World Shed Dog Hunting Championship
Shed hunting has gone to the dogs. Literally. The endeavor has grown in popularity over the last decade and several...
Shed hunting has gone to the dogs. Literally. The endeavor has grown in popularity over the last decade and several pro trainers are taking a cue from the public’s interest and have started training dogs to assist would-be bone collectors.
One trainer, Tom Dokken of Dokken’s Oak Ridge Kennels, has taken it beyond just training dogs to find shed antlers and has created an association, the North American Shed Hunting Dog Association, a World Shed Dog Hunting Championship event and a new website that covers not only the planned events but also offers tips and products to help you train your own antler-finding Fido (such as this step-by-step training handbook).
Dokken created the association about a year ago and just last week launched the companion website, sheddogtrainer.com, to help promote the events and championship efforts as well as to support do-it-yourself trainers interested in training their own dog.
The World Shed Dog Hunting Championship will be held on Dokken’s property in Northfield, Minn., in April…hopefully. “We’ve still got a lot of snow on the ground here,” said Dokken. “So we’re shooting for April sometime but we have to be flexible.”
The inaugural championship event will be an invitation-only affair, but Dokken is proposing two qualifying events for 2011 that will hopefully serve up a field of 15 to 20 dogs for a 2012 championship. The proposed events would be held in late summer and early fall. Ideally, Dokken sees qualifying events taking place throughout the country with regional events filtering the best shed-hunting dogs into the championship similar to the Super Retriever Series or other dog-related testing associations.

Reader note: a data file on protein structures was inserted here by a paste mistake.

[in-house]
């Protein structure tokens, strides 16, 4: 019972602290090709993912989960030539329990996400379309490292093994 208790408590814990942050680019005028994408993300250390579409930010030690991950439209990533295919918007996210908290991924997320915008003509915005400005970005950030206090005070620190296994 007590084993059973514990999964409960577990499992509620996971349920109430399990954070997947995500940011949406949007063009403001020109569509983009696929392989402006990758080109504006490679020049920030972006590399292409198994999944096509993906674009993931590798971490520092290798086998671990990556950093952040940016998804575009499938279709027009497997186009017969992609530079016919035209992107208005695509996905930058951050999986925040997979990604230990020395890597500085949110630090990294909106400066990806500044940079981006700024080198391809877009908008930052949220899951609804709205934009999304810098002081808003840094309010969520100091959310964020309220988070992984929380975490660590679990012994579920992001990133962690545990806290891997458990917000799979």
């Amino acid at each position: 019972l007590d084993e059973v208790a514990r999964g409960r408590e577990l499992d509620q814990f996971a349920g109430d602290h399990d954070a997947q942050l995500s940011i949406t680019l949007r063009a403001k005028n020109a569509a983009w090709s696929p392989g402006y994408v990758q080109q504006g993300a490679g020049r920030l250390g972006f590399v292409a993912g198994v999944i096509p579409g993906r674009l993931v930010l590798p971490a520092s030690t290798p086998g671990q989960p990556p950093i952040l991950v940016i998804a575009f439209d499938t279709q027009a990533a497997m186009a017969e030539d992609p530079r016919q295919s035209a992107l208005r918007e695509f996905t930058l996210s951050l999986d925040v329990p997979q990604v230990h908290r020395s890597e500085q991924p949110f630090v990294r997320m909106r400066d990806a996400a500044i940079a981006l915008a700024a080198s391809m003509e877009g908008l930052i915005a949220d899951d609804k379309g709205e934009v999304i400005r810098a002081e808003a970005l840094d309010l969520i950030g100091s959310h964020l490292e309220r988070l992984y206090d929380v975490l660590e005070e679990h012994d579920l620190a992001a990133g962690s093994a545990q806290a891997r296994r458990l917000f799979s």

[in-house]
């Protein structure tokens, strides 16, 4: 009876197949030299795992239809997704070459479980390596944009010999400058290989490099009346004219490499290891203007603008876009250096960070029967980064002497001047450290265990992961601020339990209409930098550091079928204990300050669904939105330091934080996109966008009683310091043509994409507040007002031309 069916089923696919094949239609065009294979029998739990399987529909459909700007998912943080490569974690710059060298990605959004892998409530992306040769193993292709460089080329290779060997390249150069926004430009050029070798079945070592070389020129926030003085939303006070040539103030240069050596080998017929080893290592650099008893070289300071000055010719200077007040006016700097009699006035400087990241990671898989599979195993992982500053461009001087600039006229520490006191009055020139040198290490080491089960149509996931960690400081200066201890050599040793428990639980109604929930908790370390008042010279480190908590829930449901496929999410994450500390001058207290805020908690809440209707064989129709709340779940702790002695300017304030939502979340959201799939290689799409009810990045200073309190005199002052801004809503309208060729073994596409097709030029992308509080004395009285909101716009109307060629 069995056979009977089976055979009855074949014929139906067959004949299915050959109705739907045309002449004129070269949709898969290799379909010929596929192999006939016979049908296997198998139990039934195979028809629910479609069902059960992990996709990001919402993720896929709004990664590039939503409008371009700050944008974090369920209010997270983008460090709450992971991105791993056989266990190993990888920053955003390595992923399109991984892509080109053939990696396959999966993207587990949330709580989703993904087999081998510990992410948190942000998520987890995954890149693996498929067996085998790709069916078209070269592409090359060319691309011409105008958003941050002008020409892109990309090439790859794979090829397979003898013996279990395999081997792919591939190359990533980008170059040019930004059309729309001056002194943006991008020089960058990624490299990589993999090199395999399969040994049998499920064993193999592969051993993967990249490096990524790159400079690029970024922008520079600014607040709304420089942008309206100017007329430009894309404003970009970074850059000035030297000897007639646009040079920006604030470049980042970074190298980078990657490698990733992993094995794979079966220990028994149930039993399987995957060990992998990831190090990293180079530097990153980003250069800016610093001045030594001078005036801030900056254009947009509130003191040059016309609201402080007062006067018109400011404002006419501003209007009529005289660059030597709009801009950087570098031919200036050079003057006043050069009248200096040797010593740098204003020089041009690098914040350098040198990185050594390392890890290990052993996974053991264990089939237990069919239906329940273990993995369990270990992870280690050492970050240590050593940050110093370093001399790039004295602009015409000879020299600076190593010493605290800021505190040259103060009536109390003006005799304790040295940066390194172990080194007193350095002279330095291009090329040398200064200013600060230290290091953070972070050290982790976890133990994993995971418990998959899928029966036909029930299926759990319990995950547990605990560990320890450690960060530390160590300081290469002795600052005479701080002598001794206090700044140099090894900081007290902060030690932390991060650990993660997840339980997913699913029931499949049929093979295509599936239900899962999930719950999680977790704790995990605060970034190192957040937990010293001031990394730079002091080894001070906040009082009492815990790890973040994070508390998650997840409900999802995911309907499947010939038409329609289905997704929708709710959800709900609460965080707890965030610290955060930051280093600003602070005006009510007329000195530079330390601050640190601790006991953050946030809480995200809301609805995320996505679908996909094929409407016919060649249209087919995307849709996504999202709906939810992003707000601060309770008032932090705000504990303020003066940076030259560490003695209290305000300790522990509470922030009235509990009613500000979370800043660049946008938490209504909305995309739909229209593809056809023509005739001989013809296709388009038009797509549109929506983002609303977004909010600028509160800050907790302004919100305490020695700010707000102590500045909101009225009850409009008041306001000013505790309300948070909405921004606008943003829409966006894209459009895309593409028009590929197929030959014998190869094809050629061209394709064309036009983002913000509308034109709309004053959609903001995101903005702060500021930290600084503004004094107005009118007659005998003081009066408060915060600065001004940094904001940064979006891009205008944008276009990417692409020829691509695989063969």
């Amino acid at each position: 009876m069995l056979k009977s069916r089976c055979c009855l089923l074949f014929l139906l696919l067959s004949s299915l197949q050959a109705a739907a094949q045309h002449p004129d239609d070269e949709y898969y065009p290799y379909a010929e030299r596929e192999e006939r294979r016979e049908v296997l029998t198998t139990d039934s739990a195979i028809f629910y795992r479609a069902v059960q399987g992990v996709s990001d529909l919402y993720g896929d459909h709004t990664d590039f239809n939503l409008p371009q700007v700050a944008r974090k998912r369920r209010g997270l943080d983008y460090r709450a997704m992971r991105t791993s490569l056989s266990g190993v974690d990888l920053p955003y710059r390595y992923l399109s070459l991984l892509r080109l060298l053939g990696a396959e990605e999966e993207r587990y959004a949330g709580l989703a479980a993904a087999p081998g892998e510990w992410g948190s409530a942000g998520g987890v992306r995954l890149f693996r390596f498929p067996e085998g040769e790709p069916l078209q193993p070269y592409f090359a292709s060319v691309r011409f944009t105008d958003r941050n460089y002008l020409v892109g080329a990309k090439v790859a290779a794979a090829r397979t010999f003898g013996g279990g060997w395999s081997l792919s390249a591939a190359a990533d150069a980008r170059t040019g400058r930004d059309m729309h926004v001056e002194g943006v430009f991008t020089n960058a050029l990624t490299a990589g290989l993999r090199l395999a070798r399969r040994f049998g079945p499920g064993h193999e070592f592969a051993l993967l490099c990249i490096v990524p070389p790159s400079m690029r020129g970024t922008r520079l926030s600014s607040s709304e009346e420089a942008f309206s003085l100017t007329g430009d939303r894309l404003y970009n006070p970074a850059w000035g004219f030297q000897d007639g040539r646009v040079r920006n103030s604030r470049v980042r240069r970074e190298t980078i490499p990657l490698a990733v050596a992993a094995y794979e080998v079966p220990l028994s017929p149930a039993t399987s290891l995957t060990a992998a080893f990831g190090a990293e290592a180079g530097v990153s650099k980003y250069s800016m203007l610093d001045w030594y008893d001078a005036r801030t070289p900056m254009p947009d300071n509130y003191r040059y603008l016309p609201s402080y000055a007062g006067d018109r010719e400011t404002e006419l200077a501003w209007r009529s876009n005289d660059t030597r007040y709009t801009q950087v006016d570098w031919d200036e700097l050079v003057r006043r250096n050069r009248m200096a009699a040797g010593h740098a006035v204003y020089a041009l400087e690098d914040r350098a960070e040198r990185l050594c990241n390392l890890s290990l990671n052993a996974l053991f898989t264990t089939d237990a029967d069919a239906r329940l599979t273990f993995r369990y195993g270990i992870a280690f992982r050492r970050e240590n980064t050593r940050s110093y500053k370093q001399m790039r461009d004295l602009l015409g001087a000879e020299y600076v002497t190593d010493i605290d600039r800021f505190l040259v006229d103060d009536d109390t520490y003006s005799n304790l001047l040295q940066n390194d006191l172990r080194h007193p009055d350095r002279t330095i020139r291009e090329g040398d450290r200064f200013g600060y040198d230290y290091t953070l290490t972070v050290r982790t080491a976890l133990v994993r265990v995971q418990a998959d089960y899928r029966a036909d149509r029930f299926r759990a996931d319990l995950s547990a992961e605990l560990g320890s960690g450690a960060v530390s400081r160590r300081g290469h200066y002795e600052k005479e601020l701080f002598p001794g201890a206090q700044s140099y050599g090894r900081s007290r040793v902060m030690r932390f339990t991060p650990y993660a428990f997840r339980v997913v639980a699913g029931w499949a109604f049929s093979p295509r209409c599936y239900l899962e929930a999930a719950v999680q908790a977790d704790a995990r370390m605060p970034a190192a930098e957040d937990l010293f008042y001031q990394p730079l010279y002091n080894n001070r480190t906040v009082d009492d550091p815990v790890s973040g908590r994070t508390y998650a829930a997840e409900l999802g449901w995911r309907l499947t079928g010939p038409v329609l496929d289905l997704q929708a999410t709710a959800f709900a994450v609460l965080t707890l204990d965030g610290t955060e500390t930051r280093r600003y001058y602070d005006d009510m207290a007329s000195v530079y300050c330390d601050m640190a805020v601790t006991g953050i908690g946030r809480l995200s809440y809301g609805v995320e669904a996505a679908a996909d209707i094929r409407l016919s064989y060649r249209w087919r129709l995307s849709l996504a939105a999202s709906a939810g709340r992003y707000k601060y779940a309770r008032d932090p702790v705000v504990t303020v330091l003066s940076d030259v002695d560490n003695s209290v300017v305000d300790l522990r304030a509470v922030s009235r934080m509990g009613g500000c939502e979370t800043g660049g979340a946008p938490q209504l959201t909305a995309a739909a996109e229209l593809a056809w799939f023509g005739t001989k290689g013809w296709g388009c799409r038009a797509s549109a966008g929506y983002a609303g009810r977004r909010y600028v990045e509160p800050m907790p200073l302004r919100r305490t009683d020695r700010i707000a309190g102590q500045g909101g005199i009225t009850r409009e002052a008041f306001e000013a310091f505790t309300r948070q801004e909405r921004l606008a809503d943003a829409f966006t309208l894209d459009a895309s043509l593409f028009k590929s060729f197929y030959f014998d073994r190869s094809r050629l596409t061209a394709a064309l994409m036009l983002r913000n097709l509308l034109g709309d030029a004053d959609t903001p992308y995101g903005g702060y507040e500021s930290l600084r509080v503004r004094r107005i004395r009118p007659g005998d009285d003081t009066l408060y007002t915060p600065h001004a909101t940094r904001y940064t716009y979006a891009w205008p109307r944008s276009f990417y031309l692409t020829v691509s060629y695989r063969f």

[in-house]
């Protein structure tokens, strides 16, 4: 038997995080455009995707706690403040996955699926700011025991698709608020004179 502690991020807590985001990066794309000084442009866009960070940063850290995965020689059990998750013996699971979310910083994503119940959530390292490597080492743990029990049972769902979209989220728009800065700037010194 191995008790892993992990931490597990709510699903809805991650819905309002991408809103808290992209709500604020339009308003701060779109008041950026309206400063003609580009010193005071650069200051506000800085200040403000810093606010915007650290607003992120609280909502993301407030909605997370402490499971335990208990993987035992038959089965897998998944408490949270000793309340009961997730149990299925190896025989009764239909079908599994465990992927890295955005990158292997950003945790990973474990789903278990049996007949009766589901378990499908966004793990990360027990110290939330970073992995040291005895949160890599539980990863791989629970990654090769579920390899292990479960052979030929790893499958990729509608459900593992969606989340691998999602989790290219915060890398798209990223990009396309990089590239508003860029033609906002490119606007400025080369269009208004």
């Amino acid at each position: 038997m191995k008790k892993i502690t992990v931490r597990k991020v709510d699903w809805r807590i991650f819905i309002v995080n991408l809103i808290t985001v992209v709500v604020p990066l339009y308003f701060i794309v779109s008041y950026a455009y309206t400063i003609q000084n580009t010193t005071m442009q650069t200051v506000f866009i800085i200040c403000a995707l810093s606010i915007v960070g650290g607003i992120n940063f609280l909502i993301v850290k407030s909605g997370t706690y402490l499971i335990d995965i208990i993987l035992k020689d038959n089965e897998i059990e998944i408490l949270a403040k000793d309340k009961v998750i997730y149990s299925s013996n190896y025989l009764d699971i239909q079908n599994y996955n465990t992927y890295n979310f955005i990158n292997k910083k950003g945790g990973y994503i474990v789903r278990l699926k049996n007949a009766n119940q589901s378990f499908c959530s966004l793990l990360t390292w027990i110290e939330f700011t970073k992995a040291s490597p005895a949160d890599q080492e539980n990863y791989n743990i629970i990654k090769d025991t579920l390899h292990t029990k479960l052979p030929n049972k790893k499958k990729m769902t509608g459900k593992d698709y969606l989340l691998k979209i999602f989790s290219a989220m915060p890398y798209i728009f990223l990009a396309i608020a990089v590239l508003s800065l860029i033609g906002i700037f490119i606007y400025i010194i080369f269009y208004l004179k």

The events would be broken into three divisions: an Open Division, for professional and amateur trainers alike; an Amateur Division, for weekend-warrior-only participants; and a Junior Division, for dogs two-years old and younger.
Any breed of dog can participate in the events and judging criteria consists of points for the number of shed antlers found, and delivered to hand, within a specific time limit.
Dokken sees not only room for the events in the dog training world, but a need for them. “There’s been such a great interest in this new sport and it’s growing by leaps and bounds. This gives people a place to compete and develop shed dogs through competition; that’s normally how these things develop,” said Dokken. “It gives people who are training and breeding shed dogs a place to showcase their dogs and exchange information.”